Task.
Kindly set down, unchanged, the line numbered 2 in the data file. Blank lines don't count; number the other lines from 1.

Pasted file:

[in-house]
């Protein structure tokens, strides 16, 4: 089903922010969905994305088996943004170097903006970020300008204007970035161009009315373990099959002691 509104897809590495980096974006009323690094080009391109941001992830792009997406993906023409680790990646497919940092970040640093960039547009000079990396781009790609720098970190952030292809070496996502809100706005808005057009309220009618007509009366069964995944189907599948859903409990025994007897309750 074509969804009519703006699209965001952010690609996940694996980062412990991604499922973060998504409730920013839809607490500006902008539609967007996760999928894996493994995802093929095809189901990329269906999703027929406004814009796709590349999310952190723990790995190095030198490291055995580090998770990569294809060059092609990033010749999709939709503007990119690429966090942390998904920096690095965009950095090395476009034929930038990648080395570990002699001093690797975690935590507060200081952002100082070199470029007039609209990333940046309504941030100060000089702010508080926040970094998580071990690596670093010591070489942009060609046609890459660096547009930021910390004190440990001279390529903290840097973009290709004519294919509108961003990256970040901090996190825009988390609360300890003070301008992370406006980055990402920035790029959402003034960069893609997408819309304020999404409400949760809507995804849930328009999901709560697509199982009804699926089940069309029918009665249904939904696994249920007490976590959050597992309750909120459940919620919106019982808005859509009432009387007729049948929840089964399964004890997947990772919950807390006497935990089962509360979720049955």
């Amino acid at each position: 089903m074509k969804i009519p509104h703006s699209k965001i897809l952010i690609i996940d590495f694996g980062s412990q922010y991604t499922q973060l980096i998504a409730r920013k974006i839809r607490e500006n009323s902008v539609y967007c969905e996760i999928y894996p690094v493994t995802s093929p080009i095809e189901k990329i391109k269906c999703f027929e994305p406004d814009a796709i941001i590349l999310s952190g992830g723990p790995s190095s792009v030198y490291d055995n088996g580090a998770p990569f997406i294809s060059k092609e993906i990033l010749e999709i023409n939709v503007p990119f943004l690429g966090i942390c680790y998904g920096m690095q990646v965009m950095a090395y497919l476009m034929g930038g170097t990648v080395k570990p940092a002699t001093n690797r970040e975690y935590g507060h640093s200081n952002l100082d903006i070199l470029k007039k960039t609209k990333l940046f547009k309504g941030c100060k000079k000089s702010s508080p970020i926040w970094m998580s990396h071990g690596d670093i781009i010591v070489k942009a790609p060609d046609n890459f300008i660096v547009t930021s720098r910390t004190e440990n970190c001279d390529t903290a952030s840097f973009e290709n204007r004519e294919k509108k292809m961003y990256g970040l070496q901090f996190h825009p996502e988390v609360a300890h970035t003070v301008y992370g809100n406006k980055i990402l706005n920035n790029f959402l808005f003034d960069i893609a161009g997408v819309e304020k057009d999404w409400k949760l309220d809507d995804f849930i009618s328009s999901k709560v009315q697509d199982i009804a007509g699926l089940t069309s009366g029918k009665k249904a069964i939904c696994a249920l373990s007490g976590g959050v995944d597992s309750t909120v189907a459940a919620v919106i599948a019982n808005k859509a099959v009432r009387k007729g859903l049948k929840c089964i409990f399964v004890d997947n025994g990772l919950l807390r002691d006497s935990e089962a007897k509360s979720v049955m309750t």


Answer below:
């Protein structure tokens, strides 16, 4: 089903922010969905994305088996943004170097903006970020300008204007970035161009009315373990099959002691 509104897809590495980096974006009323690094080009391109941001992830792009997406993906023409680790990646497919940092970040640093960039547009000079990396781009790609720098970190952030292809070496996502809100706005808005057009309220009618007509009366069964995944189907599948859903409990025994007897309750 074509969804009519703006699209965001952010690609996940694996980062412990991604499922973060998504409730920013839809607490500006902008539609967007996760999928894996493994995802093929095809189901990329269906999703027929406004814009796709590349999310952190723990790995190095030198490291055995580090998770990569294809060059092609990033010749999709939709503007990119690429966090942390998904920096690095965009950095090395476009034929930038990648080395570990002699001093690797975690935590507060200081952002100082070199470029007039609209990333940046309504941030100060000089702010508080926040970094998580071990690596670093010591070489942009060609046609890459660096547009930021910390004190440990001279390529903290840097973009290709004519294919509108961003990256970040901090996190825009988390609360300890003070301008992370406006980055990402920035790029959402003034960069893609997408819309304020999404409400949760809507995804849930328009999901709560697509199982009804699926089940069309029918009665249904939904696994249920007490976590959050597992309750909120459940919620919106019982808005859509009432009387007729049948929840089964399964004890997947990772919950807390006497935990089962509360979720049955």